The Math of Bitcoin – Part II

The earlier blog post had a couple of friends reaching out asking about what bitcoin had to do with the data center, but it’s a hot topic, and should they (as operators) be spending time on chasing the opportunities in that ‘vertical’?

It’s the wild west folks. If you like gunfights, saddle up, pack plenty of ammo and draw faster than the other guy. But realize, yes you’re shooting, but you’re still getting shot at…

Bitcoin is a hot topic. Sure there is ton of negative press – money laundering, being able to buy drugs, bitcoin exchanges imploding, but what is the difference between bitcoin and US Dollars? People and companies launder money and have for years (Scarface?), being able to buy drugs – dealers take 5’s, 10’s and 20’s, exchanges imploding – Lehman Brothers ring a bell?

The bitcoin and cryptocurrency phenomenon fixes a lot of the shenanigans in the financial systems because of how it works. It is distributed, transparent, and lacks central control. It also has quite a steep learning curve attached to it as I have found out in the past couple of months. It is not mature – it has been in existence for only 5 years. So to say that this bitcoin thing is doomed to fail is like saying the automobile will never take off in 1913, five years into the production of the Model T. Prior to the Volkswagen Beetle, it was the most popular production car made.

There are flaws (challenges?) built into how BTC was modeled and what its proposed end state looks like. This is the math of Bitcoin that people don’t talk about much. Math isn’t as sexy and nebulous as buying heroin with crypto currency or exchanges imploding I guess so I don’t see a lot of easily consumable data out there, so this is my quick and dirty follow up…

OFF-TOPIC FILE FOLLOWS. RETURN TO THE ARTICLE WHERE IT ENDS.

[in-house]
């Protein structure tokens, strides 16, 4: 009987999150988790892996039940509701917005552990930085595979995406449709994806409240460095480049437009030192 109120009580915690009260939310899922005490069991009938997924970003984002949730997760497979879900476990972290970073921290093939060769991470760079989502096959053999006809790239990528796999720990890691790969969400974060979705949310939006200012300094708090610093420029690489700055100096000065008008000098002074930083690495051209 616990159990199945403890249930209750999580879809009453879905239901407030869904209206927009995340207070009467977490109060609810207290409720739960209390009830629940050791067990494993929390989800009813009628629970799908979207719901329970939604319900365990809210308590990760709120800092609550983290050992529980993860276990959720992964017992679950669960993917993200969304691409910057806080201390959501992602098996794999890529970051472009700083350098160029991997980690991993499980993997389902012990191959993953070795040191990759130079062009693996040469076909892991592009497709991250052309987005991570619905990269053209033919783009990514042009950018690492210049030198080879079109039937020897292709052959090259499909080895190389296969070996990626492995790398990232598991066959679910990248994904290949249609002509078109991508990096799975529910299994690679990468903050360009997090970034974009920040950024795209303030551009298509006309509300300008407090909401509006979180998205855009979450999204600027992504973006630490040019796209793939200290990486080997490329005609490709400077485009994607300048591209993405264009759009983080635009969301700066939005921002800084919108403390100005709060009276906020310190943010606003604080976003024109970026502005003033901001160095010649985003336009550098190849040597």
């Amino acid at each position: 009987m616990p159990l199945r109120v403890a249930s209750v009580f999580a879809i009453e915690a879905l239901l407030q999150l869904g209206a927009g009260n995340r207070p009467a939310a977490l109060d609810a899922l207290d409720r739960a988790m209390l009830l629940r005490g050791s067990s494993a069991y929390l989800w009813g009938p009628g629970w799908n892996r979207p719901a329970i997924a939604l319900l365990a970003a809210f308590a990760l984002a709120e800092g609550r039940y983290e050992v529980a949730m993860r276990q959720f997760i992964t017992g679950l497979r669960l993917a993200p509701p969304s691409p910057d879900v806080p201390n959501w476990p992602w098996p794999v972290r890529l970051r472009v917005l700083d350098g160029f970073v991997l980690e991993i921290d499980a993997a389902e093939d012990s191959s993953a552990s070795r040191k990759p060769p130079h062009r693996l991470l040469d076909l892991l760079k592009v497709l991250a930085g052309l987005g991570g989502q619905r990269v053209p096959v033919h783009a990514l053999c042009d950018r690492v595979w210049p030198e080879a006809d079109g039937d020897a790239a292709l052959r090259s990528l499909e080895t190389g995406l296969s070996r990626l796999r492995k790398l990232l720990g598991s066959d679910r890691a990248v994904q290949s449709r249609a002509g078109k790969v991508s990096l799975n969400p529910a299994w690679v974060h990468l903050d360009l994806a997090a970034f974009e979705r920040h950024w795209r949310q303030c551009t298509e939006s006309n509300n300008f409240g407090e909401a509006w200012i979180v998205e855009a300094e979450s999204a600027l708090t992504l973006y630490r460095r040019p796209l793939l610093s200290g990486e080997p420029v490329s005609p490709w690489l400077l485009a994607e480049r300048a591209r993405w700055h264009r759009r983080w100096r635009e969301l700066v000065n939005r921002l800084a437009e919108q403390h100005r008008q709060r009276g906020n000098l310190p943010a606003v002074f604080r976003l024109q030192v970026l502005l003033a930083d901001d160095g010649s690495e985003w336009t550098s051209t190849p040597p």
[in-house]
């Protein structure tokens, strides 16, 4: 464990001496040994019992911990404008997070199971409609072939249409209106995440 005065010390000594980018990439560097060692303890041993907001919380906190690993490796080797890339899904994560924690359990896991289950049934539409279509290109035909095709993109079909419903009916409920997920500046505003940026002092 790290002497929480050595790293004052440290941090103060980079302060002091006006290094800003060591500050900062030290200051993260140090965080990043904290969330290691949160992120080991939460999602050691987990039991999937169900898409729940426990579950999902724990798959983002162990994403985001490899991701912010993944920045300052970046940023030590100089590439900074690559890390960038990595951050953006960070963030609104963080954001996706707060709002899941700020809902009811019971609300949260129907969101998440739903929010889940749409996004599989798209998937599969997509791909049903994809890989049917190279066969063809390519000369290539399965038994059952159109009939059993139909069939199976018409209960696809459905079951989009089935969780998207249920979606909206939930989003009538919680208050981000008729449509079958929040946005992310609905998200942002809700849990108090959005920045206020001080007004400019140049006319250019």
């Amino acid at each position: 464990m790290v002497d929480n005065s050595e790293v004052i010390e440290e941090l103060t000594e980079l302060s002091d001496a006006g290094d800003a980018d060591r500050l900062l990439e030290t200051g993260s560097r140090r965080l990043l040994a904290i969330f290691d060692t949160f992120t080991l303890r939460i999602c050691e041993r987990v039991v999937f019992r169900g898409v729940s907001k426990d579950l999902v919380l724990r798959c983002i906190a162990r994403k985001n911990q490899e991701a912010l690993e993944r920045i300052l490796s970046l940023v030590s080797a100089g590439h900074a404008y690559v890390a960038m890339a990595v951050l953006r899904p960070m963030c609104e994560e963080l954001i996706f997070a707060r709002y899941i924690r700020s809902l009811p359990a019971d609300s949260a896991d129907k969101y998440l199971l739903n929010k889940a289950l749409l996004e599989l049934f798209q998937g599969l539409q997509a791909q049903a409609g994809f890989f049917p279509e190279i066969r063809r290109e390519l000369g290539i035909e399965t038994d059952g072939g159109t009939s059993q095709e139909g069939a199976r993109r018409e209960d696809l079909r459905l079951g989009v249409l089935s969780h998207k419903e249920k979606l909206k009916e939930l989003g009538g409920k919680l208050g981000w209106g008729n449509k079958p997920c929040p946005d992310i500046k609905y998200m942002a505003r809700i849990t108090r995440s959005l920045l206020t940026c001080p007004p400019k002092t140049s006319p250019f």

Right now the amount of BTC that will ever be produced is 21,000,000. That happens in 2033 if things go as expected.  So 19 years from now we will have produced all the BTC that can ever be produced.

BTC equation

There are some interesting variables in the ether that may have a profound impact on the timing and ultimate value of BTC:

1. Hardware – the hardware race is an arms race. ASICs rigs that do the computations that mine (create) BTC are constantly being developed to be faster. They can crunch more numbers and make BTC faster. The regulator on the hardware speed is built in.

2. Complexity – As the hashing power goes up, so does the complexity of the blockchain, which is essentially a receipt for every transaction the BTC has been used in. So as more BTC gets created and used, then the complexity and number of transactions grows adding more numbers that have to be crunched to mine more. This complexity prevents someone from going out and buying 1,000 rigs to control more than half of the BTC mining capabilities and making more BTC and controlling production. The process here is that as time marches on, the complexity goes up, the rigs get less powerful, and you never make more bitcoin than you do your first month, and you won’t cover the cost of the hardware and operations at any point.

3. Costs – the mining rigs are priced right for what they do. That said, their design creates issues for using them at scale. They don’t fit in standard racks and then run 5-10 times hotter than a traditional racks with industry standard servers and corresponding power draws. So you need to add $50 for the rails, and quadruple your power bill.  That’s assuming you can cool the rack… This cost assessment is the reason I believe the exchanges, commercial mining operations and hosters who I could paint as predatory because the math isn’t there to support a profit at any point are doomed. The business model success factor is not one that can be controlled. It is a gamble.

The gamble is whether or not BTC will increase more than the costs to make it. I discussed the business model in the previous post, so I won’t rehash that information but the gist of it is this – if you’re mining BTC you will spend more to make the BTC than its value when you make it. The BTC value may or may not increase to cover your costs, if it does, you’re successful, if not, hopefully you needed the loss anyway…

 

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